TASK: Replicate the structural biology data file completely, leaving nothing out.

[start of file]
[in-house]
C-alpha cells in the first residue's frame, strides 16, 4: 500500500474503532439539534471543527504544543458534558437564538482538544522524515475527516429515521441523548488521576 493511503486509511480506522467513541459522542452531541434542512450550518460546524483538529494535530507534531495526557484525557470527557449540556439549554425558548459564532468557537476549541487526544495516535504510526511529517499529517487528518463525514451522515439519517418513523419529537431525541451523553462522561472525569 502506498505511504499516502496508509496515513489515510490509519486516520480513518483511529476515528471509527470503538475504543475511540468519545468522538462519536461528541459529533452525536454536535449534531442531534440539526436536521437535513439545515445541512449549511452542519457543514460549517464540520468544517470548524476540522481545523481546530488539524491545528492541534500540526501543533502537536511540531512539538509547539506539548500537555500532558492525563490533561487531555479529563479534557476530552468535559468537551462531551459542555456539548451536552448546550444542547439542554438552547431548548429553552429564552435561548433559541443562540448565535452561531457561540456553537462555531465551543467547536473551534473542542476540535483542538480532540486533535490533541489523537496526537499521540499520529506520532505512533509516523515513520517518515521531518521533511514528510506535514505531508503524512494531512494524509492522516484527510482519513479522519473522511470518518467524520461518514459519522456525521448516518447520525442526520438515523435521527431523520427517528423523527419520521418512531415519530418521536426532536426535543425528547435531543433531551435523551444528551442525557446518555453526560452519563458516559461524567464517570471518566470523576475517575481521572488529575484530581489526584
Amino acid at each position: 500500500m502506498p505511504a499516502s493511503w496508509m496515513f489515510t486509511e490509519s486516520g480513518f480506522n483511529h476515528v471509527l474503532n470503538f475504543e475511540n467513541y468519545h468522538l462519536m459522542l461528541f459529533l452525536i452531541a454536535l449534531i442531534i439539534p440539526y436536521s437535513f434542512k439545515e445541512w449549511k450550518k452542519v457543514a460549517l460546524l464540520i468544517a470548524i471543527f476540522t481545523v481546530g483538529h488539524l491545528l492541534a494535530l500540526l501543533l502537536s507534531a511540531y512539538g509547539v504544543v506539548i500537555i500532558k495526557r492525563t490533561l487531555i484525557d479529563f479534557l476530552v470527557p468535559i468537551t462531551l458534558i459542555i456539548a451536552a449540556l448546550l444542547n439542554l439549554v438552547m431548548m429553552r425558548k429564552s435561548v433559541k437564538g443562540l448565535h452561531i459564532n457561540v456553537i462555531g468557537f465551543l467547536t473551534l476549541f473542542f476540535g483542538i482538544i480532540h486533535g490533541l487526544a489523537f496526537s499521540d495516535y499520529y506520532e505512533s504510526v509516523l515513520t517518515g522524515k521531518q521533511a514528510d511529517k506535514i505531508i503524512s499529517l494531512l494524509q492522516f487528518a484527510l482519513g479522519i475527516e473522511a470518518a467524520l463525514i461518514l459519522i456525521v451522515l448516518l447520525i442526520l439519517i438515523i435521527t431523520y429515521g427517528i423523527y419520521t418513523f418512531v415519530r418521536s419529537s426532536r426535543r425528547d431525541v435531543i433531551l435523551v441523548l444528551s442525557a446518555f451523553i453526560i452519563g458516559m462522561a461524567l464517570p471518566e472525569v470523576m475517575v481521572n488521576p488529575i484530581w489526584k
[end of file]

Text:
[in-house]
C-alpha cells in the first residue's frame, strides 16, 4: 500500500474503532439539534471543527504544543458534558437564538482538544522524515475527516429515521441523548488521576 493511503486509511480506522467513541459522542452531541434542512450550518460546524483538529494535530507534531495526557484525557470527557449540556439549554425558548459564532468557537476549541487526544495516535504510526511529517499529517487528518463525514451522515439519517418513523419529537431525541451523553462522561472525569 502506498505511504499516502496508509496515513489515510490509519486516520480513518483511529476515528471509527470503538475504543475511540468519545468522538462519536461528541459529533452525536454536535449534531442531534440539526436536521437535513439545515445541512449549511452542519457543514460549517464540520468544517470548524476540522481545523481546530488539524491545528492541534500540526501543533502537536511540531512539538509547539506539548500537555500532558492525563490533561487531555479529563479534557476530552468535559468537551462531551459542555456539548451536552448546550444542547439542554438552547431548548429553552429564552435561548433559541443562540448565535452561531457561540456553537462555531465551543467547536473551534473542542476540535483542538480532540486533535490533541489523537496526537499521540499520529506520532505512533509516523515513520517518515521531518521533511514528510506535514505531508503524512494531512494524509492522516484527510482519513479522519473522511470518518467524520461518514459519522456525521448516518447520525442526520438515523435521527431523520427517528423523527419520521418512531415519530418521536426532536426535543425528547435531543433531551435523551444528551442525557446518555453526560452519563458516559461524567464517570471518566470523576475517575481521572488529575484530581489526584
Amino acid at each position: 500500500m502506498p505511504a499516502s493511503w496508509m496515513f489515510t486509511e490509519s486516520g480513518f480506522n483511529h476515528v471509527l474503532n470503538f475504543e475511540n467513541y468519545h468522538l462519536m459522542l461528541f459529533l452525536i452531541a454536535l449534531i442531534i439539534p440539526y436536521s437535513f434542512k439545515e445541512w449549511k450550518k452542519v457543514a460549517l460546524l464540520i468544517a470548524i471543527f476540522t481545523v481546530g483538529h488539524l491545528l492541534a494535530l500540526l501543533l502537536s507534531a511540531y512539538g509547539v504544543v506539548i500537555i500532558k495526557r492525563t490533561l487531555i484525557d479529563f479534557l476530552v470527557p468535559i468537551t462531551l458534558i459542555i456539548a451536552a449540556l448546550l444542547n439542554l439549554v438552547m431548548m429553552r425558548k429564552s435561548v433559541k437564538g443562540l448565535h452561531i459564532n457561540v456553537i462555531g468557537f465551543l467547536t473551534l476549541f473542542f476540535g483542538i482538544i480532540h486533535g490533541l487526544a489523537f496526537s499521540d495516535y499520529y506520532e505512533s504510526v509516523l515513520t517518515g522524515k521531518q521533511a514528510d511529517k506535514i505531508i503524512s499529517l494531512l494524509q492522516f487528518a484527510l482519513g479522519i475527516e473522511a470518518a467524520l463525514i461518514l459519522i456525521v451522515l448516518l447520525i442526520l439519517i438515523i435521527t431523520y429515521g427517528i423523527y419520521t418513523f418512531v415519530r418521536s419529537s426532536r426535543r425528547d431525541v435531543i433531551l435523551v441523548l444528551s442525557a446518555f451523553i453526560i452519563g458516559m462522561a461524567l464517570p471518566e472525569v470523576m475517575v481521572n488521576p488529575i484530581w489526584k